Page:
FRANKFURT/LONDON (Bloomberg) – The German automotive supplier Continental AG has begun negotiations with lenders to refinance 5.3 billion euros ($7.2 billion) in loans coming due next year, three people with knowledge of the discussions said.
The talks are at an exploratory stage and the company hasn't decided on terms of the refinancing which may lead to the extension of loan maturities or a reduction in borrowing costs, said two of the people, who asked not to be identified because the negotiations are confidential.
Continental may obtain cheaper loan terms because of its improved operating business and because of a higher availability of credit in the market, one person said.
The supplier, which trails only Robert Bosch GmbH by revenue, boosted 2010 sales about 27 percent to more than 25.5 billion euros, powered by growth in emerging economies such as China, Brazil and a rebounding U.S. market.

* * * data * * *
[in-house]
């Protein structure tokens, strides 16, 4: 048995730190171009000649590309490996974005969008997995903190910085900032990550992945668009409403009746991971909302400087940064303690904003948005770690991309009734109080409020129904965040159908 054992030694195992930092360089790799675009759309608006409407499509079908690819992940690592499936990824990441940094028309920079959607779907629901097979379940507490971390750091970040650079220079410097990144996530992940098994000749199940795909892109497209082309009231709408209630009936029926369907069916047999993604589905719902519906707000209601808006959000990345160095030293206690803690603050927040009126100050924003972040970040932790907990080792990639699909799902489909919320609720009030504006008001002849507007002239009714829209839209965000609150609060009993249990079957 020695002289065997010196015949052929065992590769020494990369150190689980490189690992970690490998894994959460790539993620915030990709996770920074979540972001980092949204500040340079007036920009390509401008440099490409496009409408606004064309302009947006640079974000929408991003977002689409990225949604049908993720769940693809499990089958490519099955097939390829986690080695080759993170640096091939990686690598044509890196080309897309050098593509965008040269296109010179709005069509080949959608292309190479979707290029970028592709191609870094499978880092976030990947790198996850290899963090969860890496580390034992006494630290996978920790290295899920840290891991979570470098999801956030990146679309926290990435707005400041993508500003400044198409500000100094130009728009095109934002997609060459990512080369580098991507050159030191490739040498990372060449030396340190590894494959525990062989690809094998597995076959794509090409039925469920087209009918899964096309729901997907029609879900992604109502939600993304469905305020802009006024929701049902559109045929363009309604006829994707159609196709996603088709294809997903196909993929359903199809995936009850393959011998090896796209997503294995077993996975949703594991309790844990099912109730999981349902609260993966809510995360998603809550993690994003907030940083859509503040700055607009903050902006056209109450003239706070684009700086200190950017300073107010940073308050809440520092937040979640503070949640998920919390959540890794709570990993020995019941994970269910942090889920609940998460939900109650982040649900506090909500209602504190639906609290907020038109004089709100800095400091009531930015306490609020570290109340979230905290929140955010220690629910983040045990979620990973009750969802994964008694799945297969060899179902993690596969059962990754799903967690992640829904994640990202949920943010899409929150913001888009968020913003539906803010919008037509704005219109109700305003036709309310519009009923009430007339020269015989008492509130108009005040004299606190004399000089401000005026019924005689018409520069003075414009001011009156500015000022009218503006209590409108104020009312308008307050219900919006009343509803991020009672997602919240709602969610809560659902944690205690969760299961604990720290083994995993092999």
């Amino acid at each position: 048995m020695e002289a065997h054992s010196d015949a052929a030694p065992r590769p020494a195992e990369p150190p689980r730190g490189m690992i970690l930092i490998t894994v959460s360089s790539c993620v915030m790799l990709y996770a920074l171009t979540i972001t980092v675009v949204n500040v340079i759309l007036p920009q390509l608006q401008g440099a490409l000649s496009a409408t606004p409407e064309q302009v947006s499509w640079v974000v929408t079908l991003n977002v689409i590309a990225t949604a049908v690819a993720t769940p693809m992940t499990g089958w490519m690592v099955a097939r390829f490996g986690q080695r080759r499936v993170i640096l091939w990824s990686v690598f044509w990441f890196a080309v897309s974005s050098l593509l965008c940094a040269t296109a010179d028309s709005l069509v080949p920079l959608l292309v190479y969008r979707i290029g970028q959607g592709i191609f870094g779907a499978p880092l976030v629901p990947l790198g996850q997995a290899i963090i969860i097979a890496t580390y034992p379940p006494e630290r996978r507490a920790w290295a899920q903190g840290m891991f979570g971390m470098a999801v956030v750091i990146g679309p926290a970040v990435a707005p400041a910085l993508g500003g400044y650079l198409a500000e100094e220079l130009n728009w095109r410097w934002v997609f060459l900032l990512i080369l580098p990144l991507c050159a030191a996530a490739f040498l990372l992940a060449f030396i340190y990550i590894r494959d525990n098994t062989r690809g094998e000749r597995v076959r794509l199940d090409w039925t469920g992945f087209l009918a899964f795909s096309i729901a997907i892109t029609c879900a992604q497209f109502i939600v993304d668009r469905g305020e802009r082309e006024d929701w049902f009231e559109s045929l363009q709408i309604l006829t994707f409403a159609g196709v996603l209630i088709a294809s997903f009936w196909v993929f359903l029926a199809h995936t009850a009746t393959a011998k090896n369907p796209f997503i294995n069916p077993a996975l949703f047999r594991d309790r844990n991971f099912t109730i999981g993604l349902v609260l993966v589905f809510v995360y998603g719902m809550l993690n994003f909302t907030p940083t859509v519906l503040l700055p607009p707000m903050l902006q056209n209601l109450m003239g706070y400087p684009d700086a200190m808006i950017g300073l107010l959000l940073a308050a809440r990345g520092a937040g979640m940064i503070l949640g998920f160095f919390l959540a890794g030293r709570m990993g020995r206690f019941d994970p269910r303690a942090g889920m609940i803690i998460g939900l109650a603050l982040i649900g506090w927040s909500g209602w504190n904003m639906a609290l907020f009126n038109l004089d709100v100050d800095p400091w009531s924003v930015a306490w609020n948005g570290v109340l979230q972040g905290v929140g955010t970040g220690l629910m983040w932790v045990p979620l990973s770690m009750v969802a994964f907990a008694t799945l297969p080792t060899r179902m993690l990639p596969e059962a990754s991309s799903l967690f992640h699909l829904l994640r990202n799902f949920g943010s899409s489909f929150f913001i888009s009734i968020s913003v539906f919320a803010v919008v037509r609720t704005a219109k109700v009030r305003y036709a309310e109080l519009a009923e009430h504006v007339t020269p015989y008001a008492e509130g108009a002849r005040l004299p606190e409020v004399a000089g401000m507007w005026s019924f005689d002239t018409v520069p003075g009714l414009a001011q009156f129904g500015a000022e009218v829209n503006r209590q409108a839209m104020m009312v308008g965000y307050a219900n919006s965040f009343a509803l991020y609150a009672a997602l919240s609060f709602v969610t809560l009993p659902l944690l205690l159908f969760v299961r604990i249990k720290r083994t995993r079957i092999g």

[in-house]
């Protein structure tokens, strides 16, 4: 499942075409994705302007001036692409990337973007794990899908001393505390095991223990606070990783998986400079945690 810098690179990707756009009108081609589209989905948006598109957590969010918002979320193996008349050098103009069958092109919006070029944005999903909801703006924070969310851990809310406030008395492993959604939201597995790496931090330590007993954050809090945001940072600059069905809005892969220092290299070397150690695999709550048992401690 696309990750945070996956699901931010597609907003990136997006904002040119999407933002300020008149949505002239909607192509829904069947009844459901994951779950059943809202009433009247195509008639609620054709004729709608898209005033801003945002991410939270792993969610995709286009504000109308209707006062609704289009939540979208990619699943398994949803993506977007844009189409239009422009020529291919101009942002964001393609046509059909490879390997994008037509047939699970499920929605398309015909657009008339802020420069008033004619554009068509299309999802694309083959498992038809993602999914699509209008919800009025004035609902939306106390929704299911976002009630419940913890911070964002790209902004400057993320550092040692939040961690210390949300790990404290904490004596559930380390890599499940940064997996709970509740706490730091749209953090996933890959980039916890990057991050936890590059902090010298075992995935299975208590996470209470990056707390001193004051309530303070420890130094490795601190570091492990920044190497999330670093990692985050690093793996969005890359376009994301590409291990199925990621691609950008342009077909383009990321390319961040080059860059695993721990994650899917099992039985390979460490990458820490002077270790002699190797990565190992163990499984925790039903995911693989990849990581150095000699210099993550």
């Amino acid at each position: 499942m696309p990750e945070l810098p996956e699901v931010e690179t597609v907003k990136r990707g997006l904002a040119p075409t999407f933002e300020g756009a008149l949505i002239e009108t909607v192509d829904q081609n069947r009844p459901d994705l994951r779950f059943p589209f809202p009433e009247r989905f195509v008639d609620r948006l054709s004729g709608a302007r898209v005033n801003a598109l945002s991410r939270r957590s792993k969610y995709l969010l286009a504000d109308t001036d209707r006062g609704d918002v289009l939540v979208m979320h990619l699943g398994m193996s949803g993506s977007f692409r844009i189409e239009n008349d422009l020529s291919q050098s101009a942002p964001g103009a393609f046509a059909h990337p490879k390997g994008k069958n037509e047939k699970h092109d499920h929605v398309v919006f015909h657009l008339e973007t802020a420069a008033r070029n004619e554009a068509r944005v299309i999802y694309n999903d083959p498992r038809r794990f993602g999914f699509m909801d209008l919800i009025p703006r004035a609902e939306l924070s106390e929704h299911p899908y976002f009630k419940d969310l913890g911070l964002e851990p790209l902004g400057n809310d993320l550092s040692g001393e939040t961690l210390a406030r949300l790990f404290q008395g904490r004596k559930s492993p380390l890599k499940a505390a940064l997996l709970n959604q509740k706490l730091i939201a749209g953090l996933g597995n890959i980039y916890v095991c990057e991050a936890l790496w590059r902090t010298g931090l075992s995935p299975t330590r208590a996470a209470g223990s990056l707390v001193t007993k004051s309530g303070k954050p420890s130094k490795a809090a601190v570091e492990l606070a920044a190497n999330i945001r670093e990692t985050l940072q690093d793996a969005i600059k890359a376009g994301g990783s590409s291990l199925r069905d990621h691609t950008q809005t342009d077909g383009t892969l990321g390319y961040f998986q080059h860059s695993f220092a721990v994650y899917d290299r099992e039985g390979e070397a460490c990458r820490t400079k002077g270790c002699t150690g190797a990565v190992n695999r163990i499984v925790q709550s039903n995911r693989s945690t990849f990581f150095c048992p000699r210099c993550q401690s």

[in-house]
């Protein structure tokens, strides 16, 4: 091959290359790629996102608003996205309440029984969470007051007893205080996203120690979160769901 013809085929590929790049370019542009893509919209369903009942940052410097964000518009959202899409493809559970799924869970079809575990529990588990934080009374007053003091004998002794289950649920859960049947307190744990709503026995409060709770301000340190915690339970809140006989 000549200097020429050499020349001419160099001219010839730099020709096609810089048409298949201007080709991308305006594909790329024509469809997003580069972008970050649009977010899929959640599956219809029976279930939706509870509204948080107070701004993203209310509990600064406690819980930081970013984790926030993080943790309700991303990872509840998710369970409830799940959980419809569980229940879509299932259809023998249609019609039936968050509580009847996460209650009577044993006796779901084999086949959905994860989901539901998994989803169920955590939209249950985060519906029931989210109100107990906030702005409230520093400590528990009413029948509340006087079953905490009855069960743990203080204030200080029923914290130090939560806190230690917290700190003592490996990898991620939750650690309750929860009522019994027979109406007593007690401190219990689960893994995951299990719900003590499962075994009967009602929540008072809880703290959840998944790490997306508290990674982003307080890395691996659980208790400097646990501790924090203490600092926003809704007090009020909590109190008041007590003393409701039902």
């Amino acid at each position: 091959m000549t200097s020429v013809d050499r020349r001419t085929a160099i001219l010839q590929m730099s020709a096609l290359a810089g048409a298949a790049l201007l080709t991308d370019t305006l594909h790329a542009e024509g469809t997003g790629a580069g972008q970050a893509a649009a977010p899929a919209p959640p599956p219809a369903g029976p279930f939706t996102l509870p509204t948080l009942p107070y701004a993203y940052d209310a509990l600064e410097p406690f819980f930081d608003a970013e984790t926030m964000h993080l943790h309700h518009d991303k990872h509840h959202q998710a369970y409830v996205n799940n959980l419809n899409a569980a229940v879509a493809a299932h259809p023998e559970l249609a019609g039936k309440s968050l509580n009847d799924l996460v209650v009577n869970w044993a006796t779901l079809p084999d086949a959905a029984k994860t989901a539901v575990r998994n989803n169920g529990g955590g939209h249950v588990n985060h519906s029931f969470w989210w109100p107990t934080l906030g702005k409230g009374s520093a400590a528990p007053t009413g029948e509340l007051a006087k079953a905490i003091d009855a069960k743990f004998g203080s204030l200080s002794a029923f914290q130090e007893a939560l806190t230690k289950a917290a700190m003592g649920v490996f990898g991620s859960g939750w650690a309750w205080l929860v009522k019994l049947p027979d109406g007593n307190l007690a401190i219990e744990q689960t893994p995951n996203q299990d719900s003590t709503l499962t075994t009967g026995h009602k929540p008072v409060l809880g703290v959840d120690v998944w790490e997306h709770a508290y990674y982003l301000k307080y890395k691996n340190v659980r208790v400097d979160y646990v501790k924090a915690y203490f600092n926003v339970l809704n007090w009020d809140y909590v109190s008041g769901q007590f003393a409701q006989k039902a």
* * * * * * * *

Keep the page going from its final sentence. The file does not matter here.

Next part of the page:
“A bank loan refinancing to extend Conti's debt maturity profile and lower interest expense is credit positive,” Sven Kreitmair, a credit analyst at UniCredit SpA in Munich, wrote in a note to clients Monday.
Antje Lewe, a Continental spokesman, declined to comment on the company's refinancing plans.
The company has said it's pursuing a merger with its dominant shareholder, Herzogenaurach, Germany-based Schaeffler Group, in the medium term. Schaeffler, the world's second- biggest maker of roller bearings, is focusing on reducing more than 10 billion euros in debt accumulated from acquiring shares in Continental in 2008. It owns 75.1 percent of the stock.
Banks increased the amount they lent to non-investment grade companies in Europe by 11 percent in 2010 to $109 billion, according to Bloomberg data.
Continental's loans stem from the 2007 acquisition of Siemens AG's VDO unit for 11.4 billion euros, which lifted the manufacturer to become the second-biggest maker of auto parts in Europe after Bosch.
Continental sold 1.1 billion euros in new shares last year, followed by a total of 3 billion euros in high-yield bonds. That helped lower the amount needing to be refinanced in August 2012 to 5.3 billion euros, CFO Wolfgang Schaefer said in November.